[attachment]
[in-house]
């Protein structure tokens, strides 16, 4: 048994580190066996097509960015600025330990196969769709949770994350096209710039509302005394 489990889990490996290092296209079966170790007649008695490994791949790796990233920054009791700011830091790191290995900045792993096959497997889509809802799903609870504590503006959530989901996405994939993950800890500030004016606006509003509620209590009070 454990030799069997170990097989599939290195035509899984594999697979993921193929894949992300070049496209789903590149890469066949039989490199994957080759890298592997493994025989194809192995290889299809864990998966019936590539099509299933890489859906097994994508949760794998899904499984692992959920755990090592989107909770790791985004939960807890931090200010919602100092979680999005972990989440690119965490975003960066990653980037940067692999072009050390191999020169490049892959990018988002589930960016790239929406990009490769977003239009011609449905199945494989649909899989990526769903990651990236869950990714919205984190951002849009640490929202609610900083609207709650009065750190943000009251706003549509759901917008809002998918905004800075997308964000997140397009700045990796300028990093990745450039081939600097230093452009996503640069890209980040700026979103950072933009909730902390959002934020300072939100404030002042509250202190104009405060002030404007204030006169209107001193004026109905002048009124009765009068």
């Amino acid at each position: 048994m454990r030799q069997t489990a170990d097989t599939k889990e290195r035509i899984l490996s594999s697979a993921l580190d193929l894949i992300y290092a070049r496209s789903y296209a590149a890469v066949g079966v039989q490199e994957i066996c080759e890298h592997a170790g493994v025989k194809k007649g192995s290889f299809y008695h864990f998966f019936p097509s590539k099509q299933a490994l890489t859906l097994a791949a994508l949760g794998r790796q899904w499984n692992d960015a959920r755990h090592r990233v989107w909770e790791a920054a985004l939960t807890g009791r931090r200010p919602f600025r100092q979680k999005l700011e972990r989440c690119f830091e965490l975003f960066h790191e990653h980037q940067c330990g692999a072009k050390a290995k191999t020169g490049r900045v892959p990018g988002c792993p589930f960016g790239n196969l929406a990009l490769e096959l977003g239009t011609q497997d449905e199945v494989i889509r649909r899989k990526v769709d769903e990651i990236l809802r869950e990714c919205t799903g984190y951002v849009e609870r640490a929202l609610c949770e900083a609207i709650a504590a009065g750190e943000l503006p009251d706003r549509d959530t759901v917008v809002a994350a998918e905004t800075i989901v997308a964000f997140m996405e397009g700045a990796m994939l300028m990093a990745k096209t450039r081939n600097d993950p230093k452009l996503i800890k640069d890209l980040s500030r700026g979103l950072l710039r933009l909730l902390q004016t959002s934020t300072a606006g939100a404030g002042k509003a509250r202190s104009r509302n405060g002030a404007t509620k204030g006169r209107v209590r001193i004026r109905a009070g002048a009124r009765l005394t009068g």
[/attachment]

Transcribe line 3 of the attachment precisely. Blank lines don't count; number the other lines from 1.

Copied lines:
């Amino acid at each position: 048994m454990r030799q069997t489990a170990d097989t599939k889990e290195r035509i899984l490996s594999s697979a993921l580190d193929l894949i992300y290092a070049r496209s789903y296209a590149a890469v066949g079966v039989q490199e994957i066996c080759e890298h592997a170790g493994v025989k194809k007649g192995s290889f299809y008695h864990f998966f019936p097509s590539k099509q299933a490994l890489t859906l097994a791949a994508l949760g794998r790796q899904w499984n692992d960015a959920r755990h090592r990233v989107w909770e790791a920054a985004l939960t807890g009791r931090r200010p919602f600025r100092q979680k999005l700011e972990r989440c690119f830091e965490l975003f960066h790191e990653h980037q940067c330990g692999a072009k050390a290995k191999t020169g490049r900045v892959p990018g988002c792993p589930f960016g790239n196969l929406a990009l490769e096959l977003g239009t011609q497997d449905e199945v494989i889509r649909r899989k990526v769709d769903e990651i990236l809802r869950e990714c919205t799903g984190y951002v849009e609870r640490a929202l609610c949770e900083a609207i709650a504590a009065g750190e943000l503006p009251d706003r549509d959530t759901v917008v809002a994350a998918e905004t800075i989901v997308a964000f997140m996405e397009g700045a990796m994939l300028m990093a990745k096209t450039r081939n600097d993950p230093k452009l996503i800890k640069d890209l980040s500030r700026g979103l950072l710039r933009l909730l902390q004016t959002s934020t300072a606006g939100a404030g002042k509003a509250r202190s104009r509302n405060g002030a404007t509620k204030g006169r209107v209590r001193i004026r109905a009070g002048a009124r009765l005394t009068g």